Not all geographies are affected by the asset price bubble; those that are not influenced are the ones which have not attracted a great deal of investment. Also, people often tend to wonder ‘why the bubble’ since there haven’t been many land deals. But this is where the cascading aspect of realty comes into effect. Few land deals in the city centre can affect or result in escalating land value thus disturbing the urban economic balance.

Due to the affordability factor for buyers and the perpetual liquidity crunch, the government is coming up with many ways to infuse funds into the sector. In case more money is available due to more FDI or other alternative methods, we may see the process of correction being deferred and the market becoming inefficient. And if realty fails to attract that money, then a sharp correction will follow and affordability will be maintained.

Another concern in India is the increasing bank lending to the real estate sector. Latest figures released by the RBI indicate that the total exposure to this segment has surged 17.3 percent to Rs 9.33 lakh crore during the financial year ended March 2013. This expansion needs to be viewed in light of the steep acceleration in housing prices in all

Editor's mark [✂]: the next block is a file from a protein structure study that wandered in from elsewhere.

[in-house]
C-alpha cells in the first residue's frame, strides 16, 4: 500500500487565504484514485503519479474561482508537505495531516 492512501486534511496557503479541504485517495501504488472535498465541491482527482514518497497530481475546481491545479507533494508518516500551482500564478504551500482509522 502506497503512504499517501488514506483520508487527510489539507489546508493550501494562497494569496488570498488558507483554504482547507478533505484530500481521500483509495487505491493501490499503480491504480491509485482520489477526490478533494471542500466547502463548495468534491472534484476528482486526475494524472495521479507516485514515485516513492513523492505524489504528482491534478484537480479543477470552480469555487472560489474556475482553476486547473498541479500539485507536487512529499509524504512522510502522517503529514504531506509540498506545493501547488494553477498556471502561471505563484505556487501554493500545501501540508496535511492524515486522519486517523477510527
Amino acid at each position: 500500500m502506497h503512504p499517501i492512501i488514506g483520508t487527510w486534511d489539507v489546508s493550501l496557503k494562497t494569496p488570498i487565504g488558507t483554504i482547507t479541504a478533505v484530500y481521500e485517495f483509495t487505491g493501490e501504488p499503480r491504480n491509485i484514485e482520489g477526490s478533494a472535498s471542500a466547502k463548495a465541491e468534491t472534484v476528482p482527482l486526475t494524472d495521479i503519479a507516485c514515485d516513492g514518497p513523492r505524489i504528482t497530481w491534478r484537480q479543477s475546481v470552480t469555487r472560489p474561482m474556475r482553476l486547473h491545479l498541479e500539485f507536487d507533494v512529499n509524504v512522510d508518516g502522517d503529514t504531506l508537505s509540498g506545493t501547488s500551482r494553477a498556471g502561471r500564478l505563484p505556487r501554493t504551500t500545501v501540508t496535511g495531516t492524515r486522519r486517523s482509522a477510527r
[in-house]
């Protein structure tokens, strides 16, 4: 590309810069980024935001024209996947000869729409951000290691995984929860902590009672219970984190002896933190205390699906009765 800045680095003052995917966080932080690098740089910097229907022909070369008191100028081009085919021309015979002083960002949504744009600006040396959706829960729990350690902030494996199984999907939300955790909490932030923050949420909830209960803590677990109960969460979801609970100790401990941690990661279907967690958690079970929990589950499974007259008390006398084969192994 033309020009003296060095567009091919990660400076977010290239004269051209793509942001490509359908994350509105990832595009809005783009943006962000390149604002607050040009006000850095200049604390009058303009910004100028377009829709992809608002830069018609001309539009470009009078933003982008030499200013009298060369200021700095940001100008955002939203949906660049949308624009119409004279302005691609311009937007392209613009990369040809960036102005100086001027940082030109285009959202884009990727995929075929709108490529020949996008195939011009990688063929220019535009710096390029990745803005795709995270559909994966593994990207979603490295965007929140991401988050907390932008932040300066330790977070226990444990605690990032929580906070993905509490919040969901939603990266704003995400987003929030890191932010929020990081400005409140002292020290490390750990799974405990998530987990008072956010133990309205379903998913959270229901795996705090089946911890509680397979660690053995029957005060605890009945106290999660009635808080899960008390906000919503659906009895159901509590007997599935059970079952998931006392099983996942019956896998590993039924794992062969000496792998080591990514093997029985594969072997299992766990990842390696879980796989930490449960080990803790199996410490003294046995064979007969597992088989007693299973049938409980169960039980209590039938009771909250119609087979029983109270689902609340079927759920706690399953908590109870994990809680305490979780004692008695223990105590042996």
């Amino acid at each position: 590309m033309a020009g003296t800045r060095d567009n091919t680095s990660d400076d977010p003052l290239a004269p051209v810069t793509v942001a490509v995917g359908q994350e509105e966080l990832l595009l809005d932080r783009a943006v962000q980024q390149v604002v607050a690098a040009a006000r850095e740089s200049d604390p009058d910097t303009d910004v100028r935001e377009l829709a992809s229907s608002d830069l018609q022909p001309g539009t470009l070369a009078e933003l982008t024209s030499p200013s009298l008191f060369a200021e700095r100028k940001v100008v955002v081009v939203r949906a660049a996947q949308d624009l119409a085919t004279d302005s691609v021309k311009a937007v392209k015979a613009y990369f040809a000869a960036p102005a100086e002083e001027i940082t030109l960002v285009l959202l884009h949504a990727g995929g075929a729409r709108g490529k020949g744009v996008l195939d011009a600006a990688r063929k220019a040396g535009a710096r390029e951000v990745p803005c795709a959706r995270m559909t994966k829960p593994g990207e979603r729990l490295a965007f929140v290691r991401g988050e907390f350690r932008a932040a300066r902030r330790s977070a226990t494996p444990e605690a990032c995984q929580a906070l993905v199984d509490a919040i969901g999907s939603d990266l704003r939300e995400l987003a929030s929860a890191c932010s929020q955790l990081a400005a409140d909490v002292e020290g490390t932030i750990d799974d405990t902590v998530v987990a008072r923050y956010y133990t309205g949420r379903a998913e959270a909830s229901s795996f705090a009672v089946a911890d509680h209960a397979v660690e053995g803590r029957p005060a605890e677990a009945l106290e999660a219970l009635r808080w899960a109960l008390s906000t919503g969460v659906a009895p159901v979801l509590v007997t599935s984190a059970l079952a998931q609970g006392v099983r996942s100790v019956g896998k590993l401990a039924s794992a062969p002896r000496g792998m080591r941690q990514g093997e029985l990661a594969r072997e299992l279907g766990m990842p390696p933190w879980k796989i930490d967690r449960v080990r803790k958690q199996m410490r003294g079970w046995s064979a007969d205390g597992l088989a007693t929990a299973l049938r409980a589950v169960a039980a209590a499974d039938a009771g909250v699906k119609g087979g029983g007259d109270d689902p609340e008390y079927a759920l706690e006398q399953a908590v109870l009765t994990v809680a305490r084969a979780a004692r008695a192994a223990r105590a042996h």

tier I and a couple of tier II cities in 2012-13. What is alarming is that the increase in exposure to the real estate segment is followed by the rise in the non performing assets (NPAs) as well. A correction could lead to reduced value of bank collaterals, thus more NPAs, which could then lead to an automatic cycle of an inherent correction in the economy.

No asset class including real estate can remain inflated for an indefinite time. At some point, these will become big enough for a crash. A sudden fall, however, will be detrimental to the financial system and the economy at large. Therefore a slowly deflating bubble which implies a phased price correction is actually something that is desirable, and 2014 just seems to be a ripe time for that.

(This story appears in the 10 January, 2014 issue of Forbes India. To visit our Archives, click here.)

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  • Manpreet

    Hi All, I am confuse with this article. Once side it is saying price will be corrected and other side, I still see housing price is going up & up every year by 2X form. I am from Kanpur, I can see local market house price is just double in 1-2 years time-frame. how could this happen. When will it stop. I am working in USA and I am not able to buy a good house because of so much money and due to interest rate of course. When i can not buy a house in india then what the hell, locals who are not earning in 20 lac figures but able to buy those properties and enjoying the growth and same time, People like me are afraid and not getting any return like locals. So confusing. I can not pay 10 lac rs as interest for a house yearly it is not affordable at all. How are the affording it and why the hell, it is not bursting.